2)  Having an awareness of genre does not bind one to its codifications in one's own practice. However, the longer one writes, the more deeply one may feel/understand/be puzzled by/be intrigued by/want to investigate the different impulses behind (or, as Robert Duncan would say, "back of") these formal differentiations. I have always worked, as anyone does, in relation to "genres I have known." For instance, I am never not interested in speculations and evidence regarding the "origins of lyric" and its history. This includes, for instance, on-going reading of kharjas from the south of pre-Inquisition Spain, the poetry/songs of the troubadors, Emily Dickinson and other reinventions. My interest in genre would not be for its own sake, but rather out of real need to experience what real work has been done.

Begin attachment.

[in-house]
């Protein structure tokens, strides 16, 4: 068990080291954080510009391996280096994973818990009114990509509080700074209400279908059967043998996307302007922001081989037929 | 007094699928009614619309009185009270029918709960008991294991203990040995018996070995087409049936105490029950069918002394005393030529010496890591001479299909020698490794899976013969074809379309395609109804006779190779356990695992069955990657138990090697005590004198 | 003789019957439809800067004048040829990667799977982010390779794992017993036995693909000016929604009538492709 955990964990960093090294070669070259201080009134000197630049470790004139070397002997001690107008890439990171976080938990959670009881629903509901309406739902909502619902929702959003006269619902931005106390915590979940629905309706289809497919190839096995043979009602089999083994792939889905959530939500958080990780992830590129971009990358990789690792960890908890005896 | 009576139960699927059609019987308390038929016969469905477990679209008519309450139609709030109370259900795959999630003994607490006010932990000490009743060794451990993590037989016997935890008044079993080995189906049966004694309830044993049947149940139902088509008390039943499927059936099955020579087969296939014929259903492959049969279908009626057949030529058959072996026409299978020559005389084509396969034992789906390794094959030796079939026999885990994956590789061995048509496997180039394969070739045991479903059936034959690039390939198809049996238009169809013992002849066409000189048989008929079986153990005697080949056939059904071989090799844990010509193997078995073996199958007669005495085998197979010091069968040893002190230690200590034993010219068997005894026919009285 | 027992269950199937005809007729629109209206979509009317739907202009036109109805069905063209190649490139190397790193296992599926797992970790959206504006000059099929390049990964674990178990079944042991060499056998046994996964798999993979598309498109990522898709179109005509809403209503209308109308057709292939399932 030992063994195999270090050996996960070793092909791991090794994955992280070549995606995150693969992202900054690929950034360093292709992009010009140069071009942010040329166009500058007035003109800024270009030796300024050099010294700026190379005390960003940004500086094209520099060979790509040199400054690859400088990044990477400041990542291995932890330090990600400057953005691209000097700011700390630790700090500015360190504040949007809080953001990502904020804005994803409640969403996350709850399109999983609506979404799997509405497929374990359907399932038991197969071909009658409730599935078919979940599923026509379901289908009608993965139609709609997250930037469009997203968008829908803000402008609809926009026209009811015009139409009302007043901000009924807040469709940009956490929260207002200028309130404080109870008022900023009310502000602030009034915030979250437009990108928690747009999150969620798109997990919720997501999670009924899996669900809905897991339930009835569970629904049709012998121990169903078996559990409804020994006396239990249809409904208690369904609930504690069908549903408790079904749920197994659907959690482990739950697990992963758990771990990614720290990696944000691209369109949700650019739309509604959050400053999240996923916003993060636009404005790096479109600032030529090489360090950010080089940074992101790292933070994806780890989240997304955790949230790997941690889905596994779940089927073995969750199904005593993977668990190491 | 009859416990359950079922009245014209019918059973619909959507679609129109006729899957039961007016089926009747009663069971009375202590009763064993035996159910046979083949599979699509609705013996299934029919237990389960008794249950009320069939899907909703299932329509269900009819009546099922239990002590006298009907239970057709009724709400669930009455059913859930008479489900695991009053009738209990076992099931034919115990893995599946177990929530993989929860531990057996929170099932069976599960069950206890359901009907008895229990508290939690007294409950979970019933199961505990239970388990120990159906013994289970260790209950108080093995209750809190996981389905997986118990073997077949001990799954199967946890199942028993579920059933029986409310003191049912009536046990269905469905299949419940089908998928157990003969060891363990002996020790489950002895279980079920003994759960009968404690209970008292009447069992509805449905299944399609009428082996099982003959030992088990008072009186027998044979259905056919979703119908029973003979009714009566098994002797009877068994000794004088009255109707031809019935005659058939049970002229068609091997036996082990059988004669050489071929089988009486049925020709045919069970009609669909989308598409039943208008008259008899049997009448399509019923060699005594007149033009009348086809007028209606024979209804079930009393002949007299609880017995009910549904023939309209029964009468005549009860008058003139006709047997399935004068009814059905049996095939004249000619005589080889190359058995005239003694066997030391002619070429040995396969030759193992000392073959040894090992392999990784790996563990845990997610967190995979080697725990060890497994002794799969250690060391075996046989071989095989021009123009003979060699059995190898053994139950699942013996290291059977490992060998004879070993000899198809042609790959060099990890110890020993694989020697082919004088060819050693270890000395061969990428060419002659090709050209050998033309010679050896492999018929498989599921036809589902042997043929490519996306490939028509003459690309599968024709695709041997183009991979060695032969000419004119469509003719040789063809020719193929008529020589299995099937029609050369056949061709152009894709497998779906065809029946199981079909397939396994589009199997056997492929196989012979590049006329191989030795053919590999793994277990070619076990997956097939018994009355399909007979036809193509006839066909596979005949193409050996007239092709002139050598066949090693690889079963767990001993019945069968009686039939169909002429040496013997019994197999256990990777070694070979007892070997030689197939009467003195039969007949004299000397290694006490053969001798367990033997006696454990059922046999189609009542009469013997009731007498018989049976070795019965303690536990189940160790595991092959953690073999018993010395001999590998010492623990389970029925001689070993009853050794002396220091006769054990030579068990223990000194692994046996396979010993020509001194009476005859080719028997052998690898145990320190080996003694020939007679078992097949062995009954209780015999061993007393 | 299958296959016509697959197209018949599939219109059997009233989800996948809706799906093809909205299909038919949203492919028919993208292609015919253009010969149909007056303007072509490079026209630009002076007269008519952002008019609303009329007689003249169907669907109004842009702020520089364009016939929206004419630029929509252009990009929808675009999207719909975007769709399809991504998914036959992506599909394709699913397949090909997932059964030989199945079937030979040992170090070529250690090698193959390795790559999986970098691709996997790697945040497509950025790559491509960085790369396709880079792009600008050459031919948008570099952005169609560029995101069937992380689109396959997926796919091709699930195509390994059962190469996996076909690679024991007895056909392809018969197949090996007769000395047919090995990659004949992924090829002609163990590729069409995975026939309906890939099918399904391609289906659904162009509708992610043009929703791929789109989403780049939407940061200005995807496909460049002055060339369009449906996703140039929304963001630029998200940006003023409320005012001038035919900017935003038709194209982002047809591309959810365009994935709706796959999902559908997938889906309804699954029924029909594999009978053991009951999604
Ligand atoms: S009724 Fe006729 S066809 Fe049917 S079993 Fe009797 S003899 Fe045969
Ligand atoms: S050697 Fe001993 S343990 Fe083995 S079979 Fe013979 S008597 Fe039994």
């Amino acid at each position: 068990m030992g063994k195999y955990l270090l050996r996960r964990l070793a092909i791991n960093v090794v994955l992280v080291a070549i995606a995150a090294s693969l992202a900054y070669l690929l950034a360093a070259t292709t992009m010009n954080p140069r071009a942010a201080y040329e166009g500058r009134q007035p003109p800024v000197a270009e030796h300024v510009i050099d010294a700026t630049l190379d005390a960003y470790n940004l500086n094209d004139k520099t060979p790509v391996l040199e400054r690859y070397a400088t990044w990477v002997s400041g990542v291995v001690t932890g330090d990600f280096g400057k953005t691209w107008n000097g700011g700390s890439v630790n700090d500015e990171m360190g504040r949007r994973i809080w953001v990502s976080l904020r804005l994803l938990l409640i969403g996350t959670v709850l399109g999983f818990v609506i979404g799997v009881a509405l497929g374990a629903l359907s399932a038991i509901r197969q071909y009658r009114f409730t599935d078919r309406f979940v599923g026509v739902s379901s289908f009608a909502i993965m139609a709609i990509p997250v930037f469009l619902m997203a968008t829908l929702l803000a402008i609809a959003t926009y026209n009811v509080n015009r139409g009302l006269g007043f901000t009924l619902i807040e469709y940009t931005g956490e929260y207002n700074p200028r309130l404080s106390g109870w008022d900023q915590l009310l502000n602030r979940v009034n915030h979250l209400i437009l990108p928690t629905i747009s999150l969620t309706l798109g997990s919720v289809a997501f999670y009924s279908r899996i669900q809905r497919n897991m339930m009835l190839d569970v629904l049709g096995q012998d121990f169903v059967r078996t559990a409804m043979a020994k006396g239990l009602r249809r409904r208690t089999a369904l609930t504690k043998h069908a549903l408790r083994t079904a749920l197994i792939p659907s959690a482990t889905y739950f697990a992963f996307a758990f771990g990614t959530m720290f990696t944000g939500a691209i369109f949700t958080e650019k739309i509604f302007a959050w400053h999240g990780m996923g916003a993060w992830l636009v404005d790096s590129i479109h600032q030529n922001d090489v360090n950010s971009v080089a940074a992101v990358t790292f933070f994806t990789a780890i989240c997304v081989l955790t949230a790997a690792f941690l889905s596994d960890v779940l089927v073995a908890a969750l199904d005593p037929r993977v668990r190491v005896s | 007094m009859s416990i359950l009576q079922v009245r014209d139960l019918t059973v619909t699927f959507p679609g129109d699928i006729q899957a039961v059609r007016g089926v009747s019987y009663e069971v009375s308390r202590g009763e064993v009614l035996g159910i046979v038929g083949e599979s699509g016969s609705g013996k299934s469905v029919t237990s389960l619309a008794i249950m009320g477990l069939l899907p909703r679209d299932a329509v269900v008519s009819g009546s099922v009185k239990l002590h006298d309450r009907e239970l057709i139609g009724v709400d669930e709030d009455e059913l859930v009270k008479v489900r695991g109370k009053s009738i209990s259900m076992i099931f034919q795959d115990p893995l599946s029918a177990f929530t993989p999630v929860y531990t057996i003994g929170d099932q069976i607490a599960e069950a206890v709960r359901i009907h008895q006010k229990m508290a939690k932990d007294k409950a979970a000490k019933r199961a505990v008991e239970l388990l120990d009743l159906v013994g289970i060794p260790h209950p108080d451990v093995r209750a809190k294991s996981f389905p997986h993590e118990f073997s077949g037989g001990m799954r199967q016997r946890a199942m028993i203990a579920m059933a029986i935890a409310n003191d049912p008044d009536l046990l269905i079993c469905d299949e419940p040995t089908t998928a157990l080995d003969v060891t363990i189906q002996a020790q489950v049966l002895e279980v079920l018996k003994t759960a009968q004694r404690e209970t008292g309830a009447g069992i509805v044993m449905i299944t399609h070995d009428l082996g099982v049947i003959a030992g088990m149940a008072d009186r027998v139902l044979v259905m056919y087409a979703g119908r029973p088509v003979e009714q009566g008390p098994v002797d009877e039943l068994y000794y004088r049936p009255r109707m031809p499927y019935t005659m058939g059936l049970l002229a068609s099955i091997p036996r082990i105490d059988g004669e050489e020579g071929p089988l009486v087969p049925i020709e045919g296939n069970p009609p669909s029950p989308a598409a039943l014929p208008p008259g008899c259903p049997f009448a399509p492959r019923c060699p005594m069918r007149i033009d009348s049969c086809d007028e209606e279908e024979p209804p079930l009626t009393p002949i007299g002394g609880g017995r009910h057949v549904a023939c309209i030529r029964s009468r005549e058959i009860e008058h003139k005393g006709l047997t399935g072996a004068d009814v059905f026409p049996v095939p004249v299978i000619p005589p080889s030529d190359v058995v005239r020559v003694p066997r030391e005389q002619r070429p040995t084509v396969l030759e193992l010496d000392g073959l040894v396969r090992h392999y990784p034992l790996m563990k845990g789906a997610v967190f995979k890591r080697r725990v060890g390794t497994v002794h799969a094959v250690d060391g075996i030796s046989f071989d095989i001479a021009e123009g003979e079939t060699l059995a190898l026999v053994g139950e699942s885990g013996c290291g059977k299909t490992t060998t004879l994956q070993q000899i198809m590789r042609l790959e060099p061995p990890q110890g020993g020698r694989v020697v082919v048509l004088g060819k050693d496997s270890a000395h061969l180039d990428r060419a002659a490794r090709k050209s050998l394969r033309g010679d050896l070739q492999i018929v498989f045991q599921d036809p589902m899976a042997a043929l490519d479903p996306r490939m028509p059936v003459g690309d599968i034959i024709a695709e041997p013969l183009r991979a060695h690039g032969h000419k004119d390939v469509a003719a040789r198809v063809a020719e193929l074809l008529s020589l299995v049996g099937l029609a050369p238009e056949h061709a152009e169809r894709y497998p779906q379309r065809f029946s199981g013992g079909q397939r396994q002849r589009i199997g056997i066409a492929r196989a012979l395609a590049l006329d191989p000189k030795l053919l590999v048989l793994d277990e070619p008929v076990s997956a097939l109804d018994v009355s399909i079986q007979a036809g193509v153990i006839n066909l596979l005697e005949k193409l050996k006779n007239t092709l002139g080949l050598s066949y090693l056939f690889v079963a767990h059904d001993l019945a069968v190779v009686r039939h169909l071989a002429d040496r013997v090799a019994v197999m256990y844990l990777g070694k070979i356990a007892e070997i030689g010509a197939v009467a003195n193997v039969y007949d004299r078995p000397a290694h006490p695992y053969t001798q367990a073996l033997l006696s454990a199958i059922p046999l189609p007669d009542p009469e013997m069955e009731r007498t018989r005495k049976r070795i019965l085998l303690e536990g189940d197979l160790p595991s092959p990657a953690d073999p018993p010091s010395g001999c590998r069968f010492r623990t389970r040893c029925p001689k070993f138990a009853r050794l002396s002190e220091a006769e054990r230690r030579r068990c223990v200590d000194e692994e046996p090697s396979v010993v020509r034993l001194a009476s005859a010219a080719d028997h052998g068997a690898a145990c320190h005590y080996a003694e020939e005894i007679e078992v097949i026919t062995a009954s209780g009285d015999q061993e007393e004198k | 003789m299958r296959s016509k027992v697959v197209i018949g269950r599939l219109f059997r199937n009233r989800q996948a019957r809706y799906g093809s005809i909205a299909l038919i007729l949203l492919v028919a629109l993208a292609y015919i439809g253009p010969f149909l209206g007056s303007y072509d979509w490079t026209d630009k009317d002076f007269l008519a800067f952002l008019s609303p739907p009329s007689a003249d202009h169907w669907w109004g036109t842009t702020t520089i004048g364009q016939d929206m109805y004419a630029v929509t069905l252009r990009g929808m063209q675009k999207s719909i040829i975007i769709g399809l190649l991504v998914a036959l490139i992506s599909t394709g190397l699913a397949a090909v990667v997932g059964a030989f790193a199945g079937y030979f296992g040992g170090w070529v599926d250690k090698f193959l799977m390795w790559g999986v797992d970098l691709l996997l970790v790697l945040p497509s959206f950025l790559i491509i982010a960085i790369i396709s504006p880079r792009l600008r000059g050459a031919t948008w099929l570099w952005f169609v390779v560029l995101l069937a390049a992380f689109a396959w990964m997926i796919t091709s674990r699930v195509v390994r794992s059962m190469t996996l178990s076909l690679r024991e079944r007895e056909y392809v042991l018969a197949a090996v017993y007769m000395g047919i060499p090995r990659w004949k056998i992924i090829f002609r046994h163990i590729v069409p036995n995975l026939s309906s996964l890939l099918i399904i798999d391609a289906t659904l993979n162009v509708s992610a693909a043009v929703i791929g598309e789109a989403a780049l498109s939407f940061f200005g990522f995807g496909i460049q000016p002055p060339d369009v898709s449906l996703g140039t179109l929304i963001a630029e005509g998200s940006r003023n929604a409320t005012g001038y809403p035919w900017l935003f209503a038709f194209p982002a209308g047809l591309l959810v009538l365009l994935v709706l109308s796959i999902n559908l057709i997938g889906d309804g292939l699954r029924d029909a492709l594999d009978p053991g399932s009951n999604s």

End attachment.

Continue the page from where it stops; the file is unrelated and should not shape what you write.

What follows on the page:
3)  The discourse concerning gender and the realpolitik of gender have been primary and revolutionary during my lifetime. Gender issues are central to much of the literary, political and theoretical discourses I have participated in and lived through. They mark my living and working conditions, relationships, and enter my writing as experience does, i.e. variously.

4)   My knowledge of the French language has permitted me to read widely and deeply in that literature, as well as to consider the compositional tools and materials (syntax, grammar, lexicon etc.) that differ from language to language, therefore to think about what the differences might mean, how language works, and so on. I have also been able to participate in discussions of poetry and poetics that take place among poets and poet/translators with whom I am fortunate enough to have on-going contact in France as well as in North America. I am more aware all the time that the questions of translation are questions of poetics. And so they enter the writing.

      Perhaps these responses will bear out what you already suspect from your reading? I hope this is helpful, even the digression about the chapbook, and if my letter elicits further questions, feel free to contact me again. Best of luck with your work.
Norma Cole